And one of the really exciting things about the game, for me, that I haven’t really gotten to talk about a lot yet — so I’m just gonna talk about it now — is that the way the game works is not really running around hacking zombies because those games exist. This game is gonna be much more about. . . there’s actually things where your in a situation where your trying to protect this little girl that’s with you and you only have a certain amount of food, and you have to either steal food from someone and feed it to that girl or she’s gonna die, but you’re actually kind of condemning this other person to death by stealing that food and making those decisions and allowing that other person to die will actually change the game as you play it. So it really is going to be this unique experience where you’re actually kind of living in the world of the walking dead, and like as different characters die, and you make different decisions, the game changes.
So when you play through all of the chapters, when you start the second chapter, it’ll be different for different people. And there are gonna be recaps, [as in] recaps of the game that you played in the first chapter, and those recaps will be exclusive to you because of how you played the game. So you’ll be able to play through all 5 chapters of the game and then when it’s all done, go back and play through it again and make different decisions along the way and different characters will live and different characters will die and that will lead to changes throughout the story.
So it’s kind of a really, like, all-encompassing neat thing.”
The Walking Dead creator/wrter Robert Kirkman at his Image Expo Q&A panel
When reading the comic books or watching the show, the audience is often left wondering how they would personally react to a situation when placed in a character’s shoes — will they be as law-abiding and fair as the hero Rick Grimes, or will they adopt a new moral paradigm and a no-holds-barred attitude of survival, as seen in the TV show’s adaptation of Shane Walsh? By focusing less on killing zombies, who will be seen as more of a real threat than what we’re used to in video games, and placing the emphasis on survival, Telltale Games has a chance to convey a very profound experience when it tasks the player with the responsibility of making life-or-death decisions.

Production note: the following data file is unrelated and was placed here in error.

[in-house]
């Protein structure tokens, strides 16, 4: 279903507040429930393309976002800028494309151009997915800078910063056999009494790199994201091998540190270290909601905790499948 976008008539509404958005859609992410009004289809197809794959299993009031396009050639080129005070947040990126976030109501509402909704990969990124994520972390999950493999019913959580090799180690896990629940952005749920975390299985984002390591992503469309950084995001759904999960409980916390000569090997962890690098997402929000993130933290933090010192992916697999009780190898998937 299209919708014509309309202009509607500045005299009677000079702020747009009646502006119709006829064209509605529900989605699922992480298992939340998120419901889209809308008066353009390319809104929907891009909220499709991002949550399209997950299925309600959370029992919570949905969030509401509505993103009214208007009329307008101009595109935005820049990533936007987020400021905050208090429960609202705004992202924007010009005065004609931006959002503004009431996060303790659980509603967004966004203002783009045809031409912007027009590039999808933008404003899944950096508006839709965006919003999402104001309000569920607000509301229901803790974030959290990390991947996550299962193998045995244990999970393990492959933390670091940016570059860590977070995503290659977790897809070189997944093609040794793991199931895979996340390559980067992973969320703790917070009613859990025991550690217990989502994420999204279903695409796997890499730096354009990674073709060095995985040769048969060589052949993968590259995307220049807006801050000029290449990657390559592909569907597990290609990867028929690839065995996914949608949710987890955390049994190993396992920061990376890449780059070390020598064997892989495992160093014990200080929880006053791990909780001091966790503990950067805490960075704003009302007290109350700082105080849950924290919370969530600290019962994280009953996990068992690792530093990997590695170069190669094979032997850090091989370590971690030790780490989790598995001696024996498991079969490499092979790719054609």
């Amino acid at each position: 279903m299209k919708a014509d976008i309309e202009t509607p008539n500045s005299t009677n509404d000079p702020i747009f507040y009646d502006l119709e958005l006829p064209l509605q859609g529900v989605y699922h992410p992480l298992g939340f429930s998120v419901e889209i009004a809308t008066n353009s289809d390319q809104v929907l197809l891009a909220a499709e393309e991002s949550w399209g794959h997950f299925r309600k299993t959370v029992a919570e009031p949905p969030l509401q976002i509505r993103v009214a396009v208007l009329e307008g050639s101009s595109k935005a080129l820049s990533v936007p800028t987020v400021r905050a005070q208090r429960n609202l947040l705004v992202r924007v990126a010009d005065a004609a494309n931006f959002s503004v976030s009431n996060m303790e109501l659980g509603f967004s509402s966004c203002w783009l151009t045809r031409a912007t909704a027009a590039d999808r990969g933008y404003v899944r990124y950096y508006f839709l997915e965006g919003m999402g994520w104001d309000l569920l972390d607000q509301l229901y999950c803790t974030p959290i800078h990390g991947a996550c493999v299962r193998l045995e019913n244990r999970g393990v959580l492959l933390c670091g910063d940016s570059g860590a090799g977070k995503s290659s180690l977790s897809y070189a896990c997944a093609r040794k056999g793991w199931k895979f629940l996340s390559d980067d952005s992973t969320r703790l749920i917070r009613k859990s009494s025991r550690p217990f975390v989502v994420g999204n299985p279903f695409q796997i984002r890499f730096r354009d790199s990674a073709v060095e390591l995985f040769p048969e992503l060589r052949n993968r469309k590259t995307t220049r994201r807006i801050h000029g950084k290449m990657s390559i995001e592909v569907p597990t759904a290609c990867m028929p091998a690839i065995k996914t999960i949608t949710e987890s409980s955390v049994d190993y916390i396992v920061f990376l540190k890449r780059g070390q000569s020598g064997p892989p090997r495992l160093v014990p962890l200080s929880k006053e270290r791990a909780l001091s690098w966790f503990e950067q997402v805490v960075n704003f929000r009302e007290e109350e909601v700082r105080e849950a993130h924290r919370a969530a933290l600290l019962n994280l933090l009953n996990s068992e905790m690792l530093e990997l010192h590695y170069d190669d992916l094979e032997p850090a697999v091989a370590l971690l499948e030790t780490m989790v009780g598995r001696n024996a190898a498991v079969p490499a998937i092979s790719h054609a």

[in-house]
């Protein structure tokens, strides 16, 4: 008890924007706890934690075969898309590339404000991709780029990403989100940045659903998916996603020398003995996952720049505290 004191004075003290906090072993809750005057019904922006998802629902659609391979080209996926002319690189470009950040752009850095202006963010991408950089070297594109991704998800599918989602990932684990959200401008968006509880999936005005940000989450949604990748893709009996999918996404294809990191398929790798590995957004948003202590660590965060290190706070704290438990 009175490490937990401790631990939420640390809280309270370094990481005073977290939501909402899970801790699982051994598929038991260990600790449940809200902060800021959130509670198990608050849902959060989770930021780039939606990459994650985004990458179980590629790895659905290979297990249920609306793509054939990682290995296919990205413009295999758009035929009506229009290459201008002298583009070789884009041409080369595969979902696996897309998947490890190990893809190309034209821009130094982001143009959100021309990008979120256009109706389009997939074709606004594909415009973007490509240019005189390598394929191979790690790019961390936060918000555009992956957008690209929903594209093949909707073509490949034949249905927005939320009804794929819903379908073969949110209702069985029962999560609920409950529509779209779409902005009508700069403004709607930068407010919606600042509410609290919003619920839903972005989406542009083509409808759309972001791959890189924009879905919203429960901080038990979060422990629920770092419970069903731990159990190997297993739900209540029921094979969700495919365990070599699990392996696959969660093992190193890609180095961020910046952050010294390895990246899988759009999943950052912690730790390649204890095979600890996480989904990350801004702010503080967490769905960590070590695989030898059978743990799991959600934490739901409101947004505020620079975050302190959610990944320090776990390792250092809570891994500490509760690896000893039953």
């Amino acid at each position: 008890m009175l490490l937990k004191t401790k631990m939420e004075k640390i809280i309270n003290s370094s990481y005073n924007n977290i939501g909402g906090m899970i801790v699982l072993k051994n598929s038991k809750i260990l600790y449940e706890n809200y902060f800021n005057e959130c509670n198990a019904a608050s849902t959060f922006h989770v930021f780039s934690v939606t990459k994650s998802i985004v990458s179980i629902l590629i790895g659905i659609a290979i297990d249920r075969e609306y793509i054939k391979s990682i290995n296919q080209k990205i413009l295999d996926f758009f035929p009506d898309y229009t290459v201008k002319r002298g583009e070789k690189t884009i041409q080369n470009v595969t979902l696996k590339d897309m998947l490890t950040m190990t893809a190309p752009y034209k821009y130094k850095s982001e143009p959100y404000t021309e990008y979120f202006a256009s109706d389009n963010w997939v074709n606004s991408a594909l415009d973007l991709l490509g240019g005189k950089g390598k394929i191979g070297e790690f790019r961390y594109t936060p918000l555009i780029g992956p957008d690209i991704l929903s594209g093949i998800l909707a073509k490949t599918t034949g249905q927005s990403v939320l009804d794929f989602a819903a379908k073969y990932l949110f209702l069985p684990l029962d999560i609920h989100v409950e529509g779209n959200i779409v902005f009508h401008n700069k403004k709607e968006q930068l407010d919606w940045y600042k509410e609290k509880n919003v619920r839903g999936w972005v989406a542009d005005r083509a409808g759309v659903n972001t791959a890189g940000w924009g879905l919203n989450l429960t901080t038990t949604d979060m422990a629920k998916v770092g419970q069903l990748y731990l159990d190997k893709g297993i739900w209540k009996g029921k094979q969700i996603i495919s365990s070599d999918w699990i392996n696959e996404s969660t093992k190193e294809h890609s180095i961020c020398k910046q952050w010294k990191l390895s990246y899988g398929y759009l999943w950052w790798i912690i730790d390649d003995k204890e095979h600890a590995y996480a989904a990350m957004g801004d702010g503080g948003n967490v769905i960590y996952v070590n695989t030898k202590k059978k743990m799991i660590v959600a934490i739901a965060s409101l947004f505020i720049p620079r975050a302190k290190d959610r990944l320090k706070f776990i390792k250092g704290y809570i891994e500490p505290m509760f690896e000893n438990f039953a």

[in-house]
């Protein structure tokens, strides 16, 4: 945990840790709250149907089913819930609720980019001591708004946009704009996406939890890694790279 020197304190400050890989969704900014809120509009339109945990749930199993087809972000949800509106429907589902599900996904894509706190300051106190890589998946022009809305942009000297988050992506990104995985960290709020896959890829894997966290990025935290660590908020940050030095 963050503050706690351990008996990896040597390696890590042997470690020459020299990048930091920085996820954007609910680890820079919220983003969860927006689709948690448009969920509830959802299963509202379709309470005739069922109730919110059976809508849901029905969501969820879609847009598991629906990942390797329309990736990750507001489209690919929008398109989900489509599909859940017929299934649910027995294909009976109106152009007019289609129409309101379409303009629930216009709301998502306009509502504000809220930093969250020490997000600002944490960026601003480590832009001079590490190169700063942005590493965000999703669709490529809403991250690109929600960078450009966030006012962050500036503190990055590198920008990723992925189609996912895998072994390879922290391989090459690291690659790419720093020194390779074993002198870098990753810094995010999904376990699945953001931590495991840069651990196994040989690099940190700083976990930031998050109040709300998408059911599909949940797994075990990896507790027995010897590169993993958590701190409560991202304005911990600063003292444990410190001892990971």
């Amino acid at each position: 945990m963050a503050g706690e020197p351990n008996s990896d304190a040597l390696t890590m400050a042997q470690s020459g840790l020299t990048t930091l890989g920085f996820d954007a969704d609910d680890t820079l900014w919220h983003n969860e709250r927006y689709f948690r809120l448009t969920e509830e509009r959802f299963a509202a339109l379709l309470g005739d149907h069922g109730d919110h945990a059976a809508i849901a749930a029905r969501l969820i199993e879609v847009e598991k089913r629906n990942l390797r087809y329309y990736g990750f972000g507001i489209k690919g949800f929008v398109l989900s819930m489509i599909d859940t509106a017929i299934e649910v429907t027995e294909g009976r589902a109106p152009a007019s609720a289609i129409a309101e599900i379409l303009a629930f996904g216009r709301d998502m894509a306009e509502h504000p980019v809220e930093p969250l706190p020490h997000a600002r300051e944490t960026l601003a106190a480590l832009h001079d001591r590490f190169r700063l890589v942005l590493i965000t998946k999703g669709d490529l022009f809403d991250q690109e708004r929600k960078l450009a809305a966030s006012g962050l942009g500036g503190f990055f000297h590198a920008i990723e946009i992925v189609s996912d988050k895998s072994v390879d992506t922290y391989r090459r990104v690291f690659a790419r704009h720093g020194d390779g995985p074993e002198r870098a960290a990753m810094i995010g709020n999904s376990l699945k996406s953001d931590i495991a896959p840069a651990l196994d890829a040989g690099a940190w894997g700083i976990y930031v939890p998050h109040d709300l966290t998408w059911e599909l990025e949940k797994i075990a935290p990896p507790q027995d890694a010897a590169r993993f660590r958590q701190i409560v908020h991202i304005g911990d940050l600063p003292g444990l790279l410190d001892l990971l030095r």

As Robert Kirkman described, even something as trivial as stealing food could have far-reaching, and permanent, consequences through each episode of the game. The only other series where we have seen such wide-reaching effects of the player’s choice is Bioware’s Mass Effect franchise — a series which has numerous permutations that changes from game to game depending on how the player acted in a previous entry. Though The Walking Dead game will be smaller in scope, split into five monthly installments of bite-sized content, it appears that the consequences are no less vital to the gameplay experience.
The first episode of Telltale Games’ The Walking Dead is currently slated for multiple platforms and a Spring 2012 release.